Types of Viral Hepatitis

Learn all about different types of viral hepatitis!

The term viral is used to describe a group of diseases caused by separate types of virus and typically transmitted by different means.These are termed as as hepatitis type A, hepatitis type B, hepatitis type c, hepatitis type D and hepatitis type E.Hepatitis A, B and C are more common than other type of viral hepatitis out of which hepatitis B and C are vary fatal.Fortunately, hepatitis B vaccine is available which pretty good thing in the prevention of such lethal type of viral hepatitis but unfortunately vaccine is not available.Each type has different sign and symptoms except few like pale yellow skin, abdominal discomfort, mild and  body pain.

Types of viral hepatitis

1.Hepatitis A

This type of hepatitis is more common among children and young adults than in older persons. The virus is usually transmitted by person to person contact, especially  among those living under crowded conditions with poor hygiene. The virus can be transmitted by contaminated food or water.The symptoms of the illness begin from between two and six weeks after the virus was transmitted to the individual. The onset of symptoms is usually abrupt, and the duration of the illness is about six to  eight weeks shorter than the duration for hepatitis B. Hepatitis type A is seldom associated with serious complications, there being a mortality rate of only about 0.1 percent. Hepatitis type A can be prevented or at least modified by the administration of immune serum globulin even after contacts have been made with  persons ill with the disease. The protection afforded by the use of immune serum globulin, lasts up to six months.

2.Hepatitis B

Hepatitis type B typically affects young adults, but it may affect older persons also, It seldom affects children. The virus for this type of hepatitis is usually  transmitted by accidental injection by some contaminated instrument such as a hypodermic needle (as used in drug abuse), a tattooing needle, the instrument for  piercing earlobes, or by blood transfusion.The incubation period is 45 to 160 days (average 120 days).Person who are at high risk to develop hepatitis B are Infants  born to infected mothers, Sex partners of infected persons, Persons with multiple sex partners, Injectable drug users, workers exposed to blood and Hemodialysis patients.

3.Hepatitis C

Hepatitis C virus (HCV) is transmitted by contact with blood of an infected person.The incubation period is 14 to 180 days (average: 45 days). HCV is basically a  single stranded RNA virus having features similar to flaviviruses.About six major genotypes of HCV have been identified.People who are at high risk to get involve in hepatitis C are Current or former injectable drug users, recipients of blood transfusions, long-term hemodialysis patients, health care workers after needle sticks, HIV-infected persons, babies born to infected mothers and unprotected sexual intercourse with infected individual.Currently, there is no vaccine available for the  prevention of hepatitis C.The best way of prevention of hepatitis B is vaccination because hepatitis B vaccine is available worldwide (Engerix-B).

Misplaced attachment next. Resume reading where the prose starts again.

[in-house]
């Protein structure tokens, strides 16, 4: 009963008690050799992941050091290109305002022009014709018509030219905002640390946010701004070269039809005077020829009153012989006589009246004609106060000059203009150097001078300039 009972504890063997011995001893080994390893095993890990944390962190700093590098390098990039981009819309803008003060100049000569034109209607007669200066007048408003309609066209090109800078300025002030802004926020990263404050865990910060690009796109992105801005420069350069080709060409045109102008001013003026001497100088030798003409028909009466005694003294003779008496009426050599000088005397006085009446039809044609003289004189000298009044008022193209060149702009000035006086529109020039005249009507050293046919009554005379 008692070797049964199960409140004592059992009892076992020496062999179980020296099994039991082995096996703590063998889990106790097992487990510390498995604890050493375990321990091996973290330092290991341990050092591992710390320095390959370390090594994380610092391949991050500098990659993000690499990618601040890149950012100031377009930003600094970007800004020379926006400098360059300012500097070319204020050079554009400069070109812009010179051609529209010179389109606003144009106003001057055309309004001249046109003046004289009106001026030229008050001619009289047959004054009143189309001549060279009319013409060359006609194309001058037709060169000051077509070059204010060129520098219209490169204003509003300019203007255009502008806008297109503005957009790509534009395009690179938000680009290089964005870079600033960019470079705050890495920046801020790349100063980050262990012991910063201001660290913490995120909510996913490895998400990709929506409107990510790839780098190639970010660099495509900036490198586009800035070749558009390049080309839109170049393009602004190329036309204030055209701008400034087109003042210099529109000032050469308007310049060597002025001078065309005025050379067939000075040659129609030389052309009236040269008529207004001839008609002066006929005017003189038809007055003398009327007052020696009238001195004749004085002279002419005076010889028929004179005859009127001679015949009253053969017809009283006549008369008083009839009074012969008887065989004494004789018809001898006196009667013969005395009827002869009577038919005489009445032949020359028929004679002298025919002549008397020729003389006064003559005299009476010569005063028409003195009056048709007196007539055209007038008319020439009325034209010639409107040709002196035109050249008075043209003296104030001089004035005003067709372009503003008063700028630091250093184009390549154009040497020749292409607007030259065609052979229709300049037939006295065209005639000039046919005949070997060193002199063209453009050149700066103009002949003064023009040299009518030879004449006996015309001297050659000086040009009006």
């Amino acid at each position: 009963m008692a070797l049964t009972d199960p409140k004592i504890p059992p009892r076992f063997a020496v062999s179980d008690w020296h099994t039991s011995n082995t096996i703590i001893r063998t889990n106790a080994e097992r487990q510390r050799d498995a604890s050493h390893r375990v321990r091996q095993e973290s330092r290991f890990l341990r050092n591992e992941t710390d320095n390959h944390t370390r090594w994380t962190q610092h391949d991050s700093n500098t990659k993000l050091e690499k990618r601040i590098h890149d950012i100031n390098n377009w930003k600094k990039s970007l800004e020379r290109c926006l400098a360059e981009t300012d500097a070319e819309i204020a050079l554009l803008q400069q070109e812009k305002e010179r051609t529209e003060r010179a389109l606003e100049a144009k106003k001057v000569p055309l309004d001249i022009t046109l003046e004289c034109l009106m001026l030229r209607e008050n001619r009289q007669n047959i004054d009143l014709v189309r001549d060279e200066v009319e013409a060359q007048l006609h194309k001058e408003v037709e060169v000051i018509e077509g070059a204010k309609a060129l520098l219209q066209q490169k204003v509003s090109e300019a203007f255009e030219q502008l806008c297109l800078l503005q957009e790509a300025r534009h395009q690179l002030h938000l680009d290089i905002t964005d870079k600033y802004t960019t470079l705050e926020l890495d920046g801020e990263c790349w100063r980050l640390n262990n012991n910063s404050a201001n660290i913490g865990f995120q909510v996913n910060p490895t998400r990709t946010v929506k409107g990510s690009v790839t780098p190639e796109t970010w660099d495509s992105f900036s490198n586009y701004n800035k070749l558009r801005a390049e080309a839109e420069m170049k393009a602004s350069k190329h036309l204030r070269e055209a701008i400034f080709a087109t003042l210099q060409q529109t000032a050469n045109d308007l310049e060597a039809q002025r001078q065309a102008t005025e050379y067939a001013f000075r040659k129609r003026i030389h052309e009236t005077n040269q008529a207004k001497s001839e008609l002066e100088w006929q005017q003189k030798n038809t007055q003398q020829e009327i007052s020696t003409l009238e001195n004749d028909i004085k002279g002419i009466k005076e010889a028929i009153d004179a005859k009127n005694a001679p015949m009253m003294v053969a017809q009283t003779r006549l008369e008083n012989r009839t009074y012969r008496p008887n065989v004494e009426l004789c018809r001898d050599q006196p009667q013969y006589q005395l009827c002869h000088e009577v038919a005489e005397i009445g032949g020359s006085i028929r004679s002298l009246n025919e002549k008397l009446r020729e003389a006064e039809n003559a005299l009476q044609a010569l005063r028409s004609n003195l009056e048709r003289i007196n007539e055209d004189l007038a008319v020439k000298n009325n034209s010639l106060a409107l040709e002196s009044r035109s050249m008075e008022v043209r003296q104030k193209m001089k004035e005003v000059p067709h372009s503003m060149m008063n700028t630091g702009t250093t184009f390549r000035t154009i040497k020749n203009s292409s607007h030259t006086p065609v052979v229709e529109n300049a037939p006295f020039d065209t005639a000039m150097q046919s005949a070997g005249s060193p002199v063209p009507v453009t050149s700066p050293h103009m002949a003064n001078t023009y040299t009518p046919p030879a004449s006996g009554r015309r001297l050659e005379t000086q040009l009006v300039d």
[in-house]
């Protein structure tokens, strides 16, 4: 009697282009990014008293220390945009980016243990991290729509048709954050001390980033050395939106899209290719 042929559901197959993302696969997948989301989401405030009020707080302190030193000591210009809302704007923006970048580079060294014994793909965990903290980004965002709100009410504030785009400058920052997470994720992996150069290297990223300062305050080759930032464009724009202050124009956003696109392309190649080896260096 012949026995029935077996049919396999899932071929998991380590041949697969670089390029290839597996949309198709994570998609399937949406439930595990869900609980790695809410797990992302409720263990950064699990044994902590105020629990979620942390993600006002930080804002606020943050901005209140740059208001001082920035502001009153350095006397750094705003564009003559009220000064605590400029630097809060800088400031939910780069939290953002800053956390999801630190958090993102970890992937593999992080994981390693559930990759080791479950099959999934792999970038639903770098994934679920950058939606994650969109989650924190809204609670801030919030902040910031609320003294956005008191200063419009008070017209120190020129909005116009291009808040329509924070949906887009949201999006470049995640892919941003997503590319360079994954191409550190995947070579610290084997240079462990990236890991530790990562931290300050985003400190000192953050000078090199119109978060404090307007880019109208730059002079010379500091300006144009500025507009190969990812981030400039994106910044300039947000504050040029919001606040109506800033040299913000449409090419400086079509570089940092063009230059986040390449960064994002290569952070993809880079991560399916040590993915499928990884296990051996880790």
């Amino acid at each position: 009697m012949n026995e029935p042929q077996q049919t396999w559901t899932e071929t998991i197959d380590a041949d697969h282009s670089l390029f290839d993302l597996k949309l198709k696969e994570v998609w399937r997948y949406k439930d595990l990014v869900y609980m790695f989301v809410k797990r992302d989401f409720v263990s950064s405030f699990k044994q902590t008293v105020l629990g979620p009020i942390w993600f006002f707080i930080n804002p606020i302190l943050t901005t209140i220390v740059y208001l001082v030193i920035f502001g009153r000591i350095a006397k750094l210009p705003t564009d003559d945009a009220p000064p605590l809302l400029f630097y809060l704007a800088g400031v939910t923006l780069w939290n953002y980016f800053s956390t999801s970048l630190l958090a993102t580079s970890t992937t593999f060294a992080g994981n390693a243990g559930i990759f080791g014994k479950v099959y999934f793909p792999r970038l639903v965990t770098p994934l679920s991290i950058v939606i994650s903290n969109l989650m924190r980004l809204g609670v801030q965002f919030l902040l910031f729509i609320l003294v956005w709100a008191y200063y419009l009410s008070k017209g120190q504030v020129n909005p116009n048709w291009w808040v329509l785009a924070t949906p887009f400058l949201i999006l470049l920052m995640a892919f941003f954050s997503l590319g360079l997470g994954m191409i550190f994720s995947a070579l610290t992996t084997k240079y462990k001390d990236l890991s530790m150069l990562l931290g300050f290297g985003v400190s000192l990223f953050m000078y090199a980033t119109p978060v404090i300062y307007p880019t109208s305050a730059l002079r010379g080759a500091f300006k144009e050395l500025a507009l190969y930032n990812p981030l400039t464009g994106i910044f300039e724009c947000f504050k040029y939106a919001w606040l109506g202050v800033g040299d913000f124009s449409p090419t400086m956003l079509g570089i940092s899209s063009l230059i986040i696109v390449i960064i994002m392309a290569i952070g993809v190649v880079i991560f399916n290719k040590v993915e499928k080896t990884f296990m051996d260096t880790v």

4.Hepatitis D

Hepatitis D virus (HDV) is transmitted through percutaneous or mucosal contact with infectious blood. HDV is an incomplete virus that requires the helper function of  HBV to replicate and only occurs in people infected with HBV. HDV is uncommon in the United States.persons who are at high risk to get involved in hepatitis D are Persons infected with HBV and Injectable drug users.Sign and symptoms of hepatitis D include Fever, fatigue, Nausea, vomiting, Abdominal pain, and Joint pain. There is no vaccine available for the prevention of hepatitis D.

5.Hepatitis E

Hepatitis E virus (HEV) is spread by the fecal–oral route.HEV usually results in a self-limited or acute illness.HEV is uncommon in the United States.Signs and symptoms of hepatitis E include Fever, fatigue, Nausea, vomiting, Abdominal pain, Jaundice and Joint pain.Improved public hygiene can reduce the risk of HEV infection in endemic  areas.Hepatitis E usually resolves on its own so, only supportive threapy is required e.g proper rest and fluids intake.Vaccine for hepatitis is under clinical trials and it has shown promising results in clinical trials.

 

About Dr. Arslan Malik

Dr. Arslan Malik
Arslan Malik is noted health blogger, public health activist, aspiring dreamer and avid reader. With doctor in pharmacy, he has worked closely with various health organizations, multinational pharmaceuticals and community health programs. Beside his professional practice, he has an avid interest in writing and teaching Physiology and Medicines. He covers variety of topics from Nutrition and Natural Care to Diseases, Treatments, Drug Interactions, Preventive Care and Clinical Research.

One comment

  1. vojislav

    as milion peopele on the world i am looking for new or alternative therapy for hep. c
    best wishes forom serbia

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